What defines the completion of a contract for the purposes of legal action?

Effective July 1, contractors have a better idea of when a contract is finished due to a recent change to Florida law. In June of this year, Governor Scott signed House Bill 377, which amended the statute that deals with limits for filing lawsuits related to defects in design or construction on real estate improvements. For actual flaws in design or construction, the statute of limitations is four years. For latent defects — those that are not immediately discoverable — the statute of repose is 10 years.

But when does that 4- or 10-year period begin? The courts were inconsistently determining when the clock started ticking for the 10-year statute of repose, due to unclear language in the statute. The time limit for filing a suit was stated as the later of several events OR, the completion or termination date of the contract. But what defines completion of a contract? Is it when construction is completed, when final payment is due, or when it is made? In a 2015 ruling, the court decided that contract completion meant when final payment was made.

And the problem with that is that contractors have little control over how long a customer drags out final payment, thereby extending the time that an action could be brought against the contractor for defects. So the statute has been fixed.

The new law amending § 95.11(3)(c) states that “completion of the contract means the later of the date of final performance of all the contracted services or the date that final payment for such services becomes due without regard to the date final payment is made.” Good news for construction contractors.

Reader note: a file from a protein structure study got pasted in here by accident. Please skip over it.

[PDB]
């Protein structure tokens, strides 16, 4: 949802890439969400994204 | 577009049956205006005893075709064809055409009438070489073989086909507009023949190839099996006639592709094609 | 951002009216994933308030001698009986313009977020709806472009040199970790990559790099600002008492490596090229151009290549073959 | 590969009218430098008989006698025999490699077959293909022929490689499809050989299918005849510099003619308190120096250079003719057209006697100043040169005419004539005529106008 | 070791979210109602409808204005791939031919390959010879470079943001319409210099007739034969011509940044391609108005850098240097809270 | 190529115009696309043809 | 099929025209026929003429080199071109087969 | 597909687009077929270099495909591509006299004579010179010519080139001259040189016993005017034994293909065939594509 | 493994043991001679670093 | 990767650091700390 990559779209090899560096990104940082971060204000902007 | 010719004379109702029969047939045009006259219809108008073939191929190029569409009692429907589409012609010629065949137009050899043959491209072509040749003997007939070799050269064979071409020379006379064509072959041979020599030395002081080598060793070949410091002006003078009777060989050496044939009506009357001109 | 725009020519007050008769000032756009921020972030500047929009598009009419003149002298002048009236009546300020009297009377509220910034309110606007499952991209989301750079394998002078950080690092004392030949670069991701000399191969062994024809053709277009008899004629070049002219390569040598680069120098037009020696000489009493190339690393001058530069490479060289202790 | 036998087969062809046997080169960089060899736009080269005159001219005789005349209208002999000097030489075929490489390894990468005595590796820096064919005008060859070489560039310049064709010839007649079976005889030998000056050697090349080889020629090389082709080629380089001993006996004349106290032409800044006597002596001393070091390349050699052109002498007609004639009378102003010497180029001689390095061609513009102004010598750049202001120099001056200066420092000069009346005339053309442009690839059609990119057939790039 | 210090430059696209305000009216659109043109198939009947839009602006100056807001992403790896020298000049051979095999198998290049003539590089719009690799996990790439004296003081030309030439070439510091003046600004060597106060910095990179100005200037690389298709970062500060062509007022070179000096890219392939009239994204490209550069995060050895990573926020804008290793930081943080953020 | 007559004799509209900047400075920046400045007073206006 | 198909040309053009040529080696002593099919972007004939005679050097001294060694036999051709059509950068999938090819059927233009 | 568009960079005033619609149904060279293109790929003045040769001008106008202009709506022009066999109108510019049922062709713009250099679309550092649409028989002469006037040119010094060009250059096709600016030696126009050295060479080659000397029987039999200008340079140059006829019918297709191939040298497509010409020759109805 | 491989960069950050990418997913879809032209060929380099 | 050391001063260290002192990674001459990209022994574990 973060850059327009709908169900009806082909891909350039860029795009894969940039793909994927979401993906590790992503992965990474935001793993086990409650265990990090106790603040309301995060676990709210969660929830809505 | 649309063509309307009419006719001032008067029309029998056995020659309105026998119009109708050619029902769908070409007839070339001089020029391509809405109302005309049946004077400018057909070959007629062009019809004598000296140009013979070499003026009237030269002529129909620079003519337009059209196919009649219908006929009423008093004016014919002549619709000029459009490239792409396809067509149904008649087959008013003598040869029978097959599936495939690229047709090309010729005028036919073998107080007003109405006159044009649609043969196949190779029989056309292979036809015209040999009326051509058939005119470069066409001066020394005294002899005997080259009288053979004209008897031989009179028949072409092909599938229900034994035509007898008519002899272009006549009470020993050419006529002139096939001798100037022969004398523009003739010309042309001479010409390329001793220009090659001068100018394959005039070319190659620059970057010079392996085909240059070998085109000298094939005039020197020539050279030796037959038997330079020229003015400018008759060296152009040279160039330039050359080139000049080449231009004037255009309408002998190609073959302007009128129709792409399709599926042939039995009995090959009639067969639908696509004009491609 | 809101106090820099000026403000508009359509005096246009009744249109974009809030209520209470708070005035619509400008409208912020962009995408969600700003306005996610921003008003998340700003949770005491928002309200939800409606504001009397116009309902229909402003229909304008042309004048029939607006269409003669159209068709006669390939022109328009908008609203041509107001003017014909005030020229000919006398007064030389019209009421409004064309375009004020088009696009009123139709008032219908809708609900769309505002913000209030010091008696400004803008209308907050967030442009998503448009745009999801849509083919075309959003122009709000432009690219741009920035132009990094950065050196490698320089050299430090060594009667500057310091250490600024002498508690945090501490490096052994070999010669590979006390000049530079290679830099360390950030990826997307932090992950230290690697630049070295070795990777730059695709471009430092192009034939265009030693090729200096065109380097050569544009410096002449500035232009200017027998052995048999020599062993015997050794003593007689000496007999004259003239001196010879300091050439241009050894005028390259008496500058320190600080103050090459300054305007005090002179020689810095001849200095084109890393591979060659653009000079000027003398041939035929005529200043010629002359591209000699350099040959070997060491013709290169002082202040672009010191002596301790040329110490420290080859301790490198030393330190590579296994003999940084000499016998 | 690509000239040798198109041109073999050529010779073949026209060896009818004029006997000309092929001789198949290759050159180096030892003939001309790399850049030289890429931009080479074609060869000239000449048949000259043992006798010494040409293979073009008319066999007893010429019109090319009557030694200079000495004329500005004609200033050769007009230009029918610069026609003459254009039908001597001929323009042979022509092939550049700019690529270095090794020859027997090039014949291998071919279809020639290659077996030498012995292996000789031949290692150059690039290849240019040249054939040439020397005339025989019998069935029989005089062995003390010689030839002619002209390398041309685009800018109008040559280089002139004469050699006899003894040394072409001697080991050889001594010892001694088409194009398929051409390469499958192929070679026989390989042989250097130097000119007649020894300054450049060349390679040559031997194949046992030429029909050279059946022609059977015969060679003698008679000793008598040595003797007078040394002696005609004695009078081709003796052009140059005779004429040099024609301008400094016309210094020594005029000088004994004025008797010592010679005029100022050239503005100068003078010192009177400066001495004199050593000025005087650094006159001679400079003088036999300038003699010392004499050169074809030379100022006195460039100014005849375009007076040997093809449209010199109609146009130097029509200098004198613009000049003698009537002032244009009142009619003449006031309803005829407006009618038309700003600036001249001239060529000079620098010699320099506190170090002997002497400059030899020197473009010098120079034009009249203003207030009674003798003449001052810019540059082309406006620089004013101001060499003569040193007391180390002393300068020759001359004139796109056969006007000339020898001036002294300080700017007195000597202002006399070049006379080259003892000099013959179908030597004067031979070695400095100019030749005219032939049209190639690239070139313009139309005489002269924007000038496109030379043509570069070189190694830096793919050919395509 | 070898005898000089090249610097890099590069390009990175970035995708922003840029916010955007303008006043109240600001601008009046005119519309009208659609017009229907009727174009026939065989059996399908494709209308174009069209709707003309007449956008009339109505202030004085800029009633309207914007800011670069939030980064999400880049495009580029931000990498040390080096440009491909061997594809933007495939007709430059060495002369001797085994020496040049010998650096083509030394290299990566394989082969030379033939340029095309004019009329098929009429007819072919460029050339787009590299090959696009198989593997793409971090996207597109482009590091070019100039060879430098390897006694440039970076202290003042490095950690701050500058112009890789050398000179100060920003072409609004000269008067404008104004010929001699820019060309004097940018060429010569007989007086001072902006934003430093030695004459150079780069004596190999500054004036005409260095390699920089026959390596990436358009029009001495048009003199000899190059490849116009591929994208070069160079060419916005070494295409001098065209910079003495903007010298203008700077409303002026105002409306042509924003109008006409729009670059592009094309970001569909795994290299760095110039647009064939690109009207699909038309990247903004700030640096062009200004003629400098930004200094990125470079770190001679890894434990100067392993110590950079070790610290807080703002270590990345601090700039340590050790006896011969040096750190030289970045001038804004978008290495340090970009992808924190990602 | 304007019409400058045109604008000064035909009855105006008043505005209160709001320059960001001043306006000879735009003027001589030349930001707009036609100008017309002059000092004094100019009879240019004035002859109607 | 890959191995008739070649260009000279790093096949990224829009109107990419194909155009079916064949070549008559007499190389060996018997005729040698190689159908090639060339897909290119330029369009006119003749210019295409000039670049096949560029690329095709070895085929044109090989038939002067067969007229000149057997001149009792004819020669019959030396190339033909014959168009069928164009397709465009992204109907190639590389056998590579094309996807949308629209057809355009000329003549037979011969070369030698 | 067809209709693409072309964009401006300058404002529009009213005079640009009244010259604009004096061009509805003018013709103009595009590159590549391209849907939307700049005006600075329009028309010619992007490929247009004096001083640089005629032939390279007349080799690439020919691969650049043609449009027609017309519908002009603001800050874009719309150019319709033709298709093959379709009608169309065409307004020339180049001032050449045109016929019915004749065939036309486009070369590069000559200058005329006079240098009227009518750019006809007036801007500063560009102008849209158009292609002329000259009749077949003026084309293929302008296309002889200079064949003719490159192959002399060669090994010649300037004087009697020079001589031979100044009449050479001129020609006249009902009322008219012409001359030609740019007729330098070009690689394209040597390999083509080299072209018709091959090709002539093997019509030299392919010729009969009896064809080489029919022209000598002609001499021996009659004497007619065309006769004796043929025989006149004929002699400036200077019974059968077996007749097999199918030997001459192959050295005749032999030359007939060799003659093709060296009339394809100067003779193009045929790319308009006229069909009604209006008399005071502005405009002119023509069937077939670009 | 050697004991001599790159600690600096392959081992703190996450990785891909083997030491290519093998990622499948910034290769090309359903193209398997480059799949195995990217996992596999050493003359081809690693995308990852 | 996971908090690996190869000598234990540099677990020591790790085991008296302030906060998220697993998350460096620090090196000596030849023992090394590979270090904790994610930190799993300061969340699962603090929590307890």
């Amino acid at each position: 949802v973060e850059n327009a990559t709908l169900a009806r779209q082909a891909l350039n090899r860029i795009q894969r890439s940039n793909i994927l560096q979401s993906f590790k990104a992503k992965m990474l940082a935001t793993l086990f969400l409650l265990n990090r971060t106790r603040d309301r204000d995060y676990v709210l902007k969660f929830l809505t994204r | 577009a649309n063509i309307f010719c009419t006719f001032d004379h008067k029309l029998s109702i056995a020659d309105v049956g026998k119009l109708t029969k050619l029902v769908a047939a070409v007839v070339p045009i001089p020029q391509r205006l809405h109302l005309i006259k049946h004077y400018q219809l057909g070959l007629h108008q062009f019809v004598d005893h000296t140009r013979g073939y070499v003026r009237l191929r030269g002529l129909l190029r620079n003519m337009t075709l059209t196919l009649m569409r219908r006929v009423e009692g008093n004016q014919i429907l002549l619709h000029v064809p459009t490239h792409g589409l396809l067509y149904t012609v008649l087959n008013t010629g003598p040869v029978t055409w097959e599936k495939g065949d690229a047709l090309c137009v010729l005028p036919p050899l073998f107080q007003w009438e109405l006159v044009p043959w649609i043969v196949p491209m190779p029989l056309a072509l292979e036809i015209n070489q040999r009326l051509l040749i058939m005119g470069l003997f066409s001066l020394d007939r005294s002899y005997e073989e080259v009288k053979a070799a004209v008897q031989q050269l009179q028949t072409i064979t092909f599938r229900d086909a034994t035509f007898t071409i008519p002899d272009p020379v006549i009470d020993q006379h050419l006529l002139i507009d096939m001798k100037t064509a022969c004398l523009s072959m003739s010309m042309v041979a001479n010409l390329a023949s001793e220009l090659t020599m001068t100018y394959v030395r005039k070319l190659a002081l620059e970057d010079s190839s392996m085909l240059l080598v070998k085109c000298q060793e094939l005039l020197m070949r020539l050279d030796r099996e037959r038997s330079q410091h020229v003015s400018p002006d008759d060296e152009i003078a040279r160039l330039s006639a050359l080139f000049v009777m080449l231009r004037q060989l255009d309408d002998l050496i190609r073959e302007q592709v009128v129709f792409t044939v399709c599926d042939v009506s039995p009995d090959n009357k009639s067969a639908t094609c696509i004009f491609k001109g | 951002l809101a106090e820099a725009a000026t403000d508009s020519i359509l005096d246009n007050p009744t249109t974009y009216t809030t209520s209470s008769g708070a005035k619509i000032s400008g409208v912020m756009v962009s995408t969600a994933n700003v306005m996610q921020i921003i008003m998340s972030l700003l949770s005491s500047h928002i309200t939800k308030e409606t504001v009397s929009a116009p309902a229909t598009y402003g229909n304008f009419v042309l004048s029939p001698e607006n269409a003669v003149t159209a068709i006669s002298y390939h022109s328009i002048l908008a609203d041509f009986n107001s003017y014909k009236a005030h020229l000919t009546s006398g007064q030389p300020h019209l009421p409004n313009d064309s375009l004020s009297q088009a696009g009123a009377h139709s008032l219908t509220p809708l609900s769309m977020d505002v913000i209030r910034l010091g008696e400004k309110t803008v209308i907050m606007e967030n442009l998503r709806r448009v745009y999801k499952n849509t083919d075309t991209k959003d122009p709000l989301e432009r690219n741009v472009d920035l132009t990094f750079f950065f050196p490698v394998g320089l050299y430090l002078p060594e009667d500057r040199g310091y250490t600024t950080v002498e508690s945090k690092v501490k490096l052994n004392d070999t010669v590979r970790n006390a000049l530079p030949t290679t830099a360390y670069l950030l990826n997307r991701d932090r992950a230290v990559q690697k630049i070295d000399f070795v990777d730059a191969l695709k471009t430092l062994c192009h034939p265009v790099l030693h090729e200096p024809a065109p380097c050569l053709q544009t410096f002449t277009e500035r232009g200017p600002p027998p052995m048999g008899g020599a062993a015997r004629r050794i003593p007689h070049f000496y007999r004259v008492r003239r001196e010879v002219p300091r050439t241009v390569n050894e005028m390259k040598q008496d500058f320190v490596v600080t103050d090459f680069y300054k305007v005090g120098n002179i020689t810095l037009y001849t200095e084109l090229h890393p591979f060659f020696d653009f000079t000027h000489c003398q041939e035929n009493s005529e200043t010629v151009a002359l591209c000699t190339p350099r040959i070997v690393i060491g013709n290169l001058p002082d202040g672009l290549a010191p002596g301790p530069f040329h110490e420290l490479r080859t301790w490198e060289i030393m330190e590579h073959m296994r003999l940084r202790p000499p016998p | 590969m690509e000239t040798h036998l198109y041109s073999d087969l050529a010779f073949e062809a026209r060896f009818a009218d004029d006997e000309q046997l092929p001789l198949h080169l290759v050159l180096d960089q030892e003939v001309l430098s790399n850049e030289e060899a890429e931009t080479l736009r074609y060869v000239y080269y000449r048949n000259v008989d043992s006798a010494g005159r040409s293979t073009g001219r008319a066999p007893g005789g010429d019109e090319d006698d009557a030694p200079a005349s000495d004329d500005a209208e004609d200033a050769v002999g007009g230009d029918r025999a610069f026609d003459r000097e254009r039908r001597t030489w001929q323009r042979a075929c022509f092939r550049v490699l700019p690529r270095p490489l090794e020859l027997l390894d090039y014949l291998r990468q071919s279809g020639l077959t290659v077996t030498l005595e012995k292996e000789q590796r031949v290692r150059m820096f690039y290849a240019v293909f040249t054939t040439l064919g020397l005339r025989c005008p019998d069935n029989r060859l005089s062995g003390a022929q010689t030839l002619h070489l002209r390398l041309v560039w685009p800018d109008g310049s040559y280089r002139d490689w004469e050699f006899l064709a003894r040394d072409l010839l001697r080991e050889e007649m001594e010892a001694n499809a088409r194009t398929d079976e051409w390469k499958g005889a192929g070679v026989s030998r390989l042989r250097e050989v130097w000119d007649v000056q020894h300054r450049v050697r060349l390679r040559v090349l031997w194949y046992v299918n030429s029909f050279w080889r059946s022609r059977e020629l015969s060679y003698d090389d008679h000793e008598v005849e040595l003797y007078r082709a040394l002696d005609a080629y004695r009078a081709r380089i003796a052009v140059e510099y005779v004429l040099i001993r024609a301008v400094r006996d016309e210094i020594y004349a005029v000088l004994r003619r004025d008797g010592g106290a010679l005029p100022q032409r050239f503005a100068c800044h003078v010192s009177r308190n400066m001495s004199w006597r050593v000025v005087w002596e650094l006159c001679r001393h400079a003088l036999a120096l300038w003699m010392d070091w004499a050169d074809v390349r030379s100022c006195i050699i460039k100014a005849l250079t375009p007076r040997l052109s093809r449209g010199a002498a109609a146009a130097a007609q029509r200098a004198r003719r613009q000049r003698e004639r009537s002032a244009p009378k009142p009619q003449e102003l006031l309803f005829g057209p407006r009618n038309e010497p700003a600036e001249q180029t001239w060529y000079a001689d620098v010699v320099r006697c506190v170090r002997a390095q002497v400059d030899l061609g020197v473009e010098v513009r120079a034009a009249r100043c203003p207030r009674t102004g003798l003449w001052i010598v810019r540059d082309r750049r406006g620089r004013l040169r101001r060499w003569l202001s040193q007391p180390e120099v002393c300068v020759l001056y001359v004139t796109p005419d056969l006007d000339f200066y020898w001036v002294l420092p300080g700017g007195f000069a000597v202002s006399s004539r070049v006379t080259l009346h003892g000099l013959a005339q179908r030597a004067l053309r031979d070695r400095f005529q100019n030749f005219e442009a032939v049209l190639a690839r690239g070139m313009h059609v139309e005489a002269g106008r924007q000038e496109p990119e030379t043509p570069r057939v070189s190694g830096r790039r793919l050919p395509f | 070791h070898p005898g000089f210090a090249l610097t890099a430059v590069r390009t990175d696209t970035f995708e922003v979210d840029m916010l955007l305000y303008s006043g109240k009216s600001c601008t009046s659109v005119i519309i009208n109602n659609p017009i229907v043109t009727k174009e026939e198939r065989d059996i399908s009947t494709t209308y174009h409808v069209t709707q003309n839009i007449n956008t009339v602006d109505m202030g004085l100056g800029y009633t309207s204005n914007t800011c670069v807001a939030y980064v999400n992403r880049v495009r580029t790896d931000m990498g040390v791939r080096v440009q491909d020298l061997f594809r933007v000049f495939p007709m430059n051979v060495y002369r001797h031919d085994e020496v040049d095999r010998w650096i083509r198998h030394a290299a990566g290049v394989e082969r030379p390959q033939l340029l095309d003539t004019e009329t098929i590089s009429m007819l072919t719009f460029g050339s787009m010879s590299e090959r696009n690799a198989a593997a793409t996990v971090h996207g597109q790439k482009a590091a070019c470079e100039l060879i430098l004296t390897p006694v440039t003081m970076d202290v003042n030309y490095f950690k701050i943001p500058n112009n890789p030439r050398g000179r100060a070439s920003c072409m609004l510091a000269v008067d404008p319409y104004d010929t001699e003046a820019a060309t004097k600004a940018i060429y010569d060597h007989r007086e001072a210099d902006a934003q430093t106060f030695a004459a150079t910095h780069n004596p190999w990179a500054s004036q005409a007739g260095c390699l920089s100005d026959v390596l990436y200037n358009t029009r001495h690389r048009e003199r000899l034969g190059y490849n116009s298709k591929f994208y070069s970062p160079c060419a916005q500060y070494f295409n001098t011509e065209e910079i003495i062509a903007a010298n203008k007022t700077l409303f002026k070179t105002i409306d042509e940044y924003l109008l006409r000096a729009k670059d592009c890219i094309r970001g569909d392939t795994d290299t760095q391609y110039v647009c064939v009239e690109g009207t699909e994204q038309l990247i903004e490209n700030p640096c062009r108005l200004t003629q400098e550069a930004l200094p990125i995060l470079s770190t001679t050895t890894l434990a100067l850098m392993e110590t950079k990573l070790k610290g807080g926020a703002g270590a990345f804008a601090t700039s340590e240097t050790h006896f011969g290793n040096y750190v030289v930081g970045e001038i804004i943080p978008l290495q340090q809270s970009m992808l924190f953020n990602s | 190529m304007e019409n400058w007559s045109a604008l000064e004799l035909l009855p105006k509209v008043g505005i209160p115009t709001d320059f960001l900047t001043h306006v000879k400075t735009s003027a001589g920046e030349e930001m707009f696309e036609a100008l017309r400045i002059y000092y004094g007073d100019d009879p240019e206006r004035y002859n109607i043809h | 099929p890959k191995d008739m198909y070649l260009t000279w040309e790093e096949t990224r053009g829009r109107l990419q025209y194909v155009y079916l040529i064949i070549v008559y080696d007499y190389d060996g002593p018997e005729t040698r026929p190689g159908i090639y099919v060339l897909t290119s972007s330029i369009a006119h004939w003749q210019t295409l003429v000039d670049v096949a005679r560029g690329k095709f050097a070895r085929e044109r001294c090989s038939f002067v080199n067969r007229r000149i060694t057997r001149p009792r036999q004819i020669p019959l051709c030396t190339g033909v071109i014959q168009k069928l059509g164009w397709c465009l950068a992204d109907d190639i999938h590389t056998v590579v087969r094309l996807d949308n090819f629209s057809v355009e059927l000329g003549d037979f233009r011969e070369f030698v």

As a best practice, contractors should always be aware of and track all obligations arising from warranties and guarantees. Now, contractors can also know and track limitation periods on responsibility for defects under a contract. It’s a good idea for construction professionals to review their planning, design or construction contracts to tighten up specifics on payment due dates and final performance dates, as well as establish or revise policies and procedures for putting all parties on notice when final performance per a contract occurs.

For suggestions on more ways to help limit risk and exposure, contact the professionals at Alter Surety Group at (305) 517-3803 or visit www.altersurety.com.